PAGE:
This is to prevent corruption of the flash memory during booting. Please see chapter 6.1 for more detailed
description.
BALANCED FILTER
The internal balanced filter provides optimal impedance matching and band pass filtering in order to achieve
lowest possible in-band and out-of-band emissions.
ANTENNA
The antenna is a ceramic chip antenna with high efficiency. The antenna is insensitive to surrounding
dielectric materials and requires only a small clearance underneath which makes it compatible with previous
WT32I designs and well suitable for designs with high density.
FLASH
16 Mbit flash memory is used for storing the Bluetooth protocol stack and Virtual Machine applications. It can
also be used as an optional external RAM for memory-intensive applications.
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Silicon Labs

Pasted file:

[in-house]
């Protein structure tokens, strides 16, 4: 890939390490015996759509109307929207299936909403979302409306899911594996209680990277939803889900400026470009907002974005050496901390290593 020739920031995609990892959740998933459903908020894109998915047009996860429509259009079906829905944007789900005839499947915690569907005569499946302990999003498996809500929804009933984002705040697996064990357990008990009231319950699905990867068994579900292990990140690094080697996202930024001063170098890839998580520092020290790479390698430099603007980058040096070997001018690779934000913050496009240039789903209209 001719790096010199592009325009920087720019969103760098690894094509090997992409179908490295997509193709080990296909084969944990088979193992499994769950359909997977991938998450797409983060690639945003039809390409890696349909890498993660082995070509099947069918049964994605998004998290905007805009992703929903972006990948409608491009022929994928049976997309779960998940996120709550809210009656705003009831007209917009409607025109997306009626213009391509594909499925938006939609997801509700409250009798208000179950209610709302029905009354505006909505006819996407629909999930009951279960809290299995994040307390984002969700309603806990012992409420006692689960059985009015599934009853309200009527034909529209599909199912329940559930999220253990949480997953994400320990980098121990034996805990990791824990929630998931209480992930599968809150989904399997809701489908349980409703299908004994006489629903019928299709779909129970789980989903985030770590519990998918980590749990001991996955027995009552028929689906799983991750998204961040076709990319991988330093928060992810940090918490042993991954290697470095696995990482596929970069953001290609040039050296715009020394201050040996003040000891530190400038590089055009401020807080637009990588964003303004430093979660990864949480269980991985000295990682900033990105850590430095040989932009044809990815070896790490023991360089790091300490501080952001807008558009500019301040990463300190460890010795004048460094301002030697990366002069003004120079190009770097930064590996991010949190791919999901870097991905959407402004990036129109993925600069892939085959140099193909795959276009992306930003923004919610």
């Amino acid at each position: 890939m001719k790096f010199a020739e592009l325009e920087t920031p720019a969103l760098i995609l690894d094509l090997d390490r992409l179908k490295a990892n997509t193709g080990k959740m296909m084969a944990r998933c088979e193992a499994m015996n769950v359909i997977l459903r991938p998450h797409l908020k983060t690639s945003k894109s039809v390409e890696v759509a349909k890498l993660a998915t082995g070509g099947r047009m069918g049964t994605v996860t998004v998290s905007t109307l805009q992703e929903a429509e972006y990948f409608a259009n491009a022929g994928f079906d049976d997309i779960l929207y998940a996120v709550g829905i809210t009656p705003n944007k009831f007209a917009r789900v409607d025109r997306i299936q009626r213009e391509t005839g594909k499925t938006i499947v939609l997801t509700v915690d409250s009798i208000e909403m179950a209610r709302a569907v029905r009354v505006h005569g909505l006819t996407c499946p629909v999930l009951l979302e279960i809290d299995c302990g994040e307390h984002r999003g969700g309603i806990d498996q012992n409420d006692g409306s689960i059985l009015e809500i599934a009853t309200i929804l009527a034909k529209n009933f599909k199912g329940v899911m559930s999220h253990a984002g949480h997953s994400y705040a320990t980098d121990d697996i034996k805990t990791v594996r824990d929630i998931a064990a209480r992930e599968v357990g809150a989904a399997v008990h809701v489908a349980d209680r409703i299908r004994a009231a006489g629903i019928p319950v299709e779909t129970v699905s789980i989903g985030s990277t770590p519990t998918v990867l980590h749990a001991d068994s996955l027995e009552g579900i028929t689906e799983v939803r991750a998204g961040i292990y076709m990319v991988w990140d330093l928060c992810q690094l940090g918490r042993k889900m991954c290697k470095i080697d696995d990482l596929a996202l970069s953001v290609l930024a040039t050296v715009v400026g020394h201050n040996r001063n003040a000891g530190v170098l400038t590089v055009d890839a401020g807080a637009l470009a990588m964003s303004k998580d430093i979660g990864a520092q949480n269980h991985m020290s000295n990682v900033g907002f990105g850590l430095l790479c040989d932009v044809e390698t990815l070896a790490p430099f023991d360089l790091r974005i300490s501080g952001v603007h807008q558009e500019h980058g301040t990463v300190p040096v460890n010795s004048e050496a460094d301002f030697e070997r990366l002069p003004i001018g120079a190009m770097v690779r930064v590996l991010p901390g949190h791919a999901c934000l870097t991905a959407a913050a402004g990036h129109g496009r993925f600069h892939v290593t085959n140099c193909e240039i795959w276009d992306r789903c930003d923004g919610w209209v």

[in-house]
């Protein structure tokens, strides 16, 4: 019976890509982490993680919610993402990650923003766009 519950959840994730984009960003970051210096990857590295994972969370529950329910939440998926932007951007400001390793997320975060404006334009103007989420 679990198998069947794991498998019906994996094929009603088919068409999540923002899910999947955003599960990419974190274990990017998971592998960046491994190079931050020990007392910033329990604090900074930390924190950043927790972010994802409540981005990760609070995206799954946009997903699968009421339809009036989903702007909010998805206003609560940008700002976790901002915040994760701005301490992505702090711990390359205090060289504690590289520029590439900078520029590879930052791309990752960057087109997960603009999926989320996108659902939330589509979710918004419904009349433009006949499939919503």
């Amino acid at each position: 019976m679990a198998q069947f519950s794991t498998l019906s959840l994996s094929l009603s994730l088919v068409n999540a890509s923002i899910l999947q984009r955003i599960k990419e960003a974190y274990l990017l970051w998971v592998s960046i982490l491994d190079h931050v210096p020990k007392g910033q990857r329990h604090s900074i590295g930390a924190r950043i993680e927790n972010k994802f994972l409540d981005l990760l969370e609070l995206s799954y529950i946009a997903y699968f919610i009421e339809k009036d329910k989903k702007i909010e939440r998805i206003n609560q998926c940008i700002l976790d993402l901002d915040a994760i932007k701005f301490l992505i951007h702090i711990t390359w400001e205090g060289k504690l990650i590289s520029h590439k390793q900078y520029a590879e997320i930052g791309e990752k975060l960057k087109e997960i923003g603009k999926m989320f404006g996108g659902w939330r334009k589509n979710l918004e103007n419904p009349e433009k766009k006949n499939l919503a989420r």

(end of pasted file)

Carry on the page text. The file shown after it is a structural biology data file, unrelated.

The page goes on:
Page 9 of 63
4 Pinout and Terminal Description
AUDIO_OUT_N_LEFT
AUDIO_OUT_P_LEFT
AUDIO_OUT_P_RIGHT
AUDIO_OUT_N_RIGHT
GND
AUDIO_IN_N_LEFT
AUDIO_IN_P_LEFT
GND
AUDIO_IN_N_RIGHT
AUDIO_IN_P_RIGHT
MIC_BIAS
GND
VDD_CHG
VDD_BAT
LED0
SPI_MOSI
SPI_MISO
SPI_CLK
SPI_NCSB
PCM_CLK
PCM_SYNC
PCM_OUT
PCM_IN
PIO4
PIO5
PIO6
PIO7
PIO8
UART_NCTS
UART_NRTS
RESET
GND
VDD_IO
UART_TXD
UART_RXD
PIO10
PIO9
USB_D+
USB_D-
PIO3
PIO2
PIO1
PIO0
AIO1
AIO0
GND
GND
GND
VREG_ENA 1
2
3
4
5
6
7
8
9
10
11
12
13
14
15
16
17
GND
47
46
45
44
43
42
41
40
39
38
37
36
35
34
33
32
31
50
49
48
18
19
20
21
22
23
24
25
26
27
28
29
30
Figure 3: WT32i
Pin Number
Pin Name
Pad Type
Description
1
VREG_ENA
Input
SW configurable enable pin for the
internal regulators
2-4, 18, 31,
39, 43, 48
GND
GND
GND
17
VDD_IO
Power supply
1.7V - 3.6V power supply for the serial